Magnolia Blossoms to New Heights (Quality of Life | Honorable Mention, Between 5,000-20,000)

You could say Magnolia is landlocked in south Arkansas. The city is 50 miles away from the nearest interstate. The Red River is 30 miles to the west. Nevertheless, Magnolia entices visitors to come with a bustling downtown not seen in many other small towns across the region. It successfully promotes itself with events like the Magnolia Blossom Festival and the nationally-recognized Championship Steak Cook-off and keeps people returning with recent additions such as the Magnolia Arts Building. Add in the city’s numerous parks and walking trails, and you’ll see why people are still coming to Magnolia.

It’s also why Magnolia has earned an honorable mention as a 2013 Arkansas Business City of Distinction in the Quality of Life category for cities between 5,000 and 20,000 people.

A recent addition to the downtown square is the Magnolia Arts Building, providing acting seminars, improv classes and plays for both adults and children. It is the location for the art show during the Magnolia Blossom Festival and is the venue for many community benefits and weddings.

The Magnolia Blossom Festival not only shows off the town square, but also the community spirit found in Magnolia. Volunteers do the heavy lifting for the festival which also includes the Championship Steak Cook-off. Approximately 100 volunteers give their time for the festival that attracts 20,000 people each May.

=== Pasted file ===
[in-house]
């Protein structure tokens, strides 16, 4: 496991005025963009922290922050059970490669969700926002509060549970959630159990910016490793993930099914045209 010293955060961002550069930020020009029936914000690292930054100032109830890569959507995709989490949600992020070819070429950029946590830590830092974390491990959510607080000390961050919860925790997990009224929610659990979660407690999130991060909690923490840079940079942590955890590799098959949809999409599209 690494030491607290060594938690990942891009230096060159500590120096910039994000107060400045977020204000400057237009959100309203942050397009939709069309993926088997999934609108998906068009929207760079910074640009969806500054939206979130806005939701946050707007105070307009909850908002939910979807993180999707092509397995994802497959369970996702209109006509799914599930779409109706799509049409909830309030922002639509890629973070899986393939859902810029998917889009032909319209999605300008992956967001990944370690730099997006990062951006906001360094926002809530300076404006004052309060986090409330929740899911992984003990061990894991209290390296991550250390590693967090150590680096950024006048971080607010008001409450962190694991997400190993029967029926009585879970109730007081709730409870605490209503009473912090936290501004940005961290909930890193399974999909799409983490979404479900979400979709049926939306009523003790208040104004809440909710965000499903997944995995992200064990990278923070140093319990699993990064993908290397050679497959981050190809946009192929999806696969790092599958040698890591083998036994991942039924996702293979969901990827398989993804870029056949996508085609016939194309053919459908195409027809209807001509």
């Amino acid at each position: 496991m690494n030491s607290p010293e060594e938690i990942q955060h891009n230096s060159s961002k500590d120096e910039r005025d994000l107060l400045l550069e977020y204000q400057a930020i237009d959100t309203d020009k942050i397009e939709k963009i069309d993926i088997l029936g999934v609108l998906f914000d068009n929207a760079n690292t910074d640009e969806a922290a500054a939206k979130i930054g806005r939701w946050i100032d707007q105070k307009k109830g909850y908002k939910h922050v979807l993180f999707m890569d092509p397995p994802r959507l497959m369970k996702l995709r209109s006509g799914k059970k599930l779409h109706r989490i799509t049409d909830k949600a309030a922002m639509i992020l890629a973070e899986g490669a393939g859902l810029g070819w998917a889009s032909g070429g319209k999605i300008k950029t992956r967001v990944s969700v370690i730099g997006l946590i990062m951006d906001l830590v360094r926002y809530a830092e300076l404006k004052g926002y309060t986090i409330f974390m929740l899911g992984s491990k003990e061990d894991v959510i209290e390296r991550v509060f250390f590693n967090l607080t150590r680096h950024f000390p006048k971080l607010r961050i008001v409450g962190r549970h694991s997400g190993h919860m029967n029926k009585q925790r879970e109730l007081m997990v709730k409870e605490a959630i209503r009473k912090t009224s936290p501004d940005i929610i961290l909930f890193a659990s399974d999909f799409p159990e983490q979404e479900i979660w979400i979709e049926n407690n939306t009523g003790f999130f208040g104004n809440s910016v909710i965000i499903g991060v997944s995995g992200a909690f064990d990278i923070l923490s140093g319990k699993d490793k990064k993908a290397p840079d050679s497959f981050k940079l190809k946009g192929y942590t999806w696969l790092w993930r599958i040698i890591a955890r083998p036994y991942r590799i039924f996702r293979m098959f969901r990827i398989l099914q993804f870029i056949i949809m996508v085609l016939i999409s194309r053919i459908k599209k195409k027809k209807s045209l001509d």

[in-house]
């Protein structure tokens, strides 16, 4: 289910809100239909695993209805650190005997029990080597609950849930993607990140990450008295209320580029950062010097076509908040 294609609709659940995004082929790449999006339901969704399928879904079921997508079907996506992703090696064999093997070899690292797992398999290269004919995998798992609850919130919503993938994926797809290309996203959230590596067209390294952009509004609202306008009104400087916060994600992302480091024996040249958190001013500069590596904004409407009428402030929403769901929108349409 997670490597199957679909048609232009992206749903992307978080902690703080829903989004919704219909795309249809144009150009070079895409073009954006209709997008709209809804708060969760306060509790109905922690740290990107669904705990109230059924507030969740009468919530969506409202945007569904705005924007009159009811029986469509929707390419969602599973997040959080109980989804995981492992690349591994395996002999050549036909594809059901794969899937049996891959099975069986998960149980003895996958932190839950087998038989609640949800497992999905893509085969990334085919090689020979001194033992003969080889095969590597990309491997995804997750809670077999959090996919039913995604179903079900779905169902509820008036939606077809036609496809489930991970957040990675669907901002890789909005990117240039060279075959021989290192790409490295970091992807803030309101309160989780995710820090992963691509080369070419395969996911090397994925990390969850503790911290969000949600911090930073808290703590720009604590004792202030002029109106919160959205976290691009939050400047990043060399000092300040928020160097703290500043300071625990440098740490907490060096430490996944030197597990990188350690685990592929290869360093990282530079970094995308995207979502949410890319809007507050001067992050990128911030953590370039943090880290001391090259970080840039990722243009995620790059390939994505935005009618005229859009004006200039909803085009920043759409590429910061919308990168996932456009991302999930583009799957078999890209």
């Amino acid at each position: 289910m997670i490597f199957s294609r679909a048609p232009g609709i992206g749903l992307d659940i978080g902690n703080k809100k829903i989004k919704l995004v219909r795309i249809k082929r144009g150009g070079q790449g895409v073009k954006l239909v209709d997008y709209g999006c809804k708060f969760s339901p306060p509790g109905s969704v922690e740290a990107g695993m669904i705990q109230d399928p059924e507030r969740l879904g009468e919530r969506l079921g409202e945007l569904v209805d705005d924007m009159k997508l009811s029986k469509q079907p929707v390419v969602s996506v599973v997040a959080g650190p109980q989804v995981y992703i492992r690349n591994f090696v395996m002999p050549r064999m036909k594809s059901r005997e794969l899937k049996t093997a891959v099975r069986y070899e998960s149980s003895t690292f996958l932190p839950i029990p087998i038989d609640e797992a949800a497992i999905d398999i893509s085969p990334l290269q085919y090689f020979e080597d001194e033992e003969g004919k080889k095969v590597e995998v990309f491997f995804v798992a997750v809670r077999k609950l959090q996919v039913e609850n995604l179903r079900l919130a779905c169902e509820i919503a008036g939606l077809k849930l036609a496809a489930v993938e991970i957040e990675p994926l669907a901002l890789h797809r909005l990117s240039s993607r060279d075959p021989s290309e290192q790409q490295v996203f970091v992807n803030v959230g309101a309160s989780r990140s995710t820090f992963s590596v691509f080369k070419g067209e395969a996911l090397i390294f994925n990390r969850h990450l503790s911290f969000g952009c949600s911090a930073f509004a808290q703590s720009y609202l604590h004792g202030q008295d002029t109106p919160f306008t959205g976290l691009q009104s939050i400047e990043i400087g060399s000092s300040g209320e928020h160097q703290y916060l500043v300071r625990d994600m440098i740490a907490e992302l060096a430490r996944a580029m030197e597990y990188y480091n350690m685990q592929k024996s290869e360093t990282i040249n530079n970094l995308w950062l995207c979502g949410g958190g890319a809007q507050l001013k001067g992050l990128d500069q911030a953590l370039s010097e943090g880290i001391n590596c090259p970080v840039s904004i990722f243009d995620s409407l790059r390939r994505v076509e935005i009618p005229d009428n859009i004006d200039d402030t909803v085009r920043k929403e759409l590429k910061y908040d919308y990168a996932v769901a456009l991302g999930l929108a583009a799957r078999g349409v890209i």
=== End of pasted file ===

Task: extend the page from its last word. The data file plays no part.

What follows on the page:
“Without community support and volunteerism, it would not happen,” said Magnolia’s first-term mayor, Parnell Vann. “That’s our big event of the year. We draw teams from all over the United States and other countries. It’s a big deal.”

The event shows off the square, brings dollars from outside the city and attracts many to Magnolia, including the Food Network which featured the Steak Cook-off in 2006.

While the downtown square remains Magnolia’s centerpiece, residents enjoy municipal amenities all over. The mayor said the city is purchasing a new platform ladder for its fire department, which is appropriate for a city reaching new heights.

“Our city has grown tall, and our fire trucks couldn’t really do the job. Magnolia has always invested in itself. I’m excited about that.”